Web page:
Gure P.K.,Medical College and Hospital
Laryngoscope | Year: 2013
Primary embryonal rhabdomyosarcoma of anterior neck involving the thyroid is extremely rare. This report is only the second of its kind that describes this form of nonorbital nonparameningeal rhabdomyosarcoma in a 7-year-old boy and adds to a new, seldom-reported variant of rhabdomyosarcoma in the head-neck region. The child presented with a huge anterior neck swelling that clinically resembled a thyroid mass. Computed tomography scan showed a heterogeneous mass in the anterior neck replacing the entire right lobe of thyroid. Fine-needle aspiration cytology was nondiagnostic. Right hemithyroidectomy with selective neck dissection suggested embryonal rhabdomyosarcoma by histopathology; the diagnosis was confirmed by positive reactions to desmin and myogenin. The child was subsequently treated with chemotherapy. Repeat chemotherapy with radiotherapy was required when recurrences were detected in the mediastinum and cervical lymph nodes at 13-month follow-up. Laryngoscope, 123:2072-2076, 2013 © 2013 The American Laryngological, Rhinological and Otological Society, Inc.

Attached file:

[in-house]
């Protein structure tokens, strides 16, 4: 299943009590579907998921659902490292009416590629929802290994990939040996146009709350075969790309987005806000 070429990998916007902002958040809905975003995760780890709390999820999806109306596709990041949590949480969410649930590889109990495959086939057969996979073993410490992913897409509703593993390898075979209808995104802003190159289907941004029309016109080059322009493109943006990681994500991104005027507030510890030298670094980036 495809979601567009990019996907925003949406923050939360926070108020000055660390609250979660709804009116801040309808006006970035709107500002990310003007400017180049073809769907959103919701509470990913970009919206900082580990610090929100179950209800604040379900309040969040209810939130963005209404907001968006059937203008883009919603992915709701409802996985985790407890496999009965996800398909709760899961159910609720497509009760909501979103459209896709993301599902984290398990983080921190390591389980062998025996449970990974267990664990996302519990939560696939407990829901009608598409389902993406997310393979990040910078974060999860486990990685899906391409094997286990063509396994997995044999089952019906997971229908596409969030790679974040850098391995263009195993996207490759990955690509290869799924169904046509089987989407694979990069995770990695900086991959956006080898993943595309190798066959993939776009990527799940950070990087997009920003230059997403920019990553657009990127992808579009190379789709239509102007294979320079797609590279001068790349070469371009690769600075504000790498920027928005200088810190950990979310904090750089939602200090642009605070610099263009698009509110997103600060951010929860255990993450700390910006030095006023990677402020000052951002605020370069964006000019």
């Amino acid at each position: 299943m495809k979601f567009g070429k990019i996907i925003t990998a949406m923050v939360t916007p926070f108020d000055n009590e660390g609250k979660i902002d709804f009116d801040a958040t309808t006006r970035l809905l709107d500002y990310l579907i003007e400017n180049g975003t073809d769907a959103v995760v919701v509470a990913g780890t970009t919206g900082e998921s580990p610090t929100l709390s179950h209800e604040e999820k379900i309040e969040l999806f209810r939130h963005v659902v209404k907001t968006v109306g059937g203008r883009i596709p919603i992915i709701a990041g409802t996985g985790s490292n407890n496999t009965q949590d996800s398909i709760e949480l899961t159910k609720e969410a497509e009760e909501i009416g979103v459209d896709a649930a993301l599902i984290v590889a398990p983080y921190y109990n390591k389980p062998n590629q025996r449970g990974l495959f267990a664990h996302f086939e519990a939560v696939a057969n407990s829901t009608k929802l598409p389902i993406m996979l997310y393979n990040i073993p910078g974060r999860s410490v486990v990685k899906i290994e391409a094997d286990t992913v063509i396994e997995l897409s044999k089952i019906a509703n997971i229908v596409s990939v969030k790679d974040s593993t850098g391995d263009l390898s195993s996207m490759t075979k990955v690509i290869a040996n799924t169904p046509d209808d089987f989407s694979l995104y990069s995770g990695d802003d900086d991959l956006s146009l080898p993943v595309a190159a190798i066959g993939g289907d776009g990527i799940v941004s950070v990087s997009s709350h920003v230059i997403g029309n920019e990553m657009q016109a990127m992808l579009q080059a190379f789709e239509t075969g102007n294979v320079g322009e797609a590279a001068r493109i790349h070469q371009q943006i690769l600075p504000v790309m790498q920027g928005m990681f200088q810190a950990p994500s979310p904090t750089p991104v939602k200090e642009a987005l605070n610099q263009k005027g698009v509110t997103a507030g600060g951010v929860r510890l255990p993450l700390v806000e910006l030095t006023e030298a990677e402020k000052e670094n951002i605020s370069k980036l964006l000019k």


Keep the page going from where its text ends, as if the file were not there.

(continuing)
Weeks P.A.,Memorial Hermann Texas Medical Center |
Sieg A.,Memorial Hermann Texas Medical Center |
Gass J.A.,Memorial Hermann Texas Medical Center |
Rajapreyar I.,University of Texas Health Science Center at Houston
Heart Failure Reviews | Year: 2016
Sudden cardiac death remains a significant threat to the survival of patients with heart failure. Long-term cardiac remodeling predisposes these patients to develop malignant ventricular arrhythmias. Permanent implantable and temporary external defibrillators remain a mainstay for the prevention of sudden cardiac death in this population. For decades, researchers have attempted to identify reliable drug therapies to avoid such arrhythmias; however, to date, success has been inconsistent. This review aims to explore the evidence defining the role of drug therapies for direct and indirect suppression of arrhythmias that may cause sudden cardiac death in patients with heart failure. © 2016, Springer Science+Business Media New York.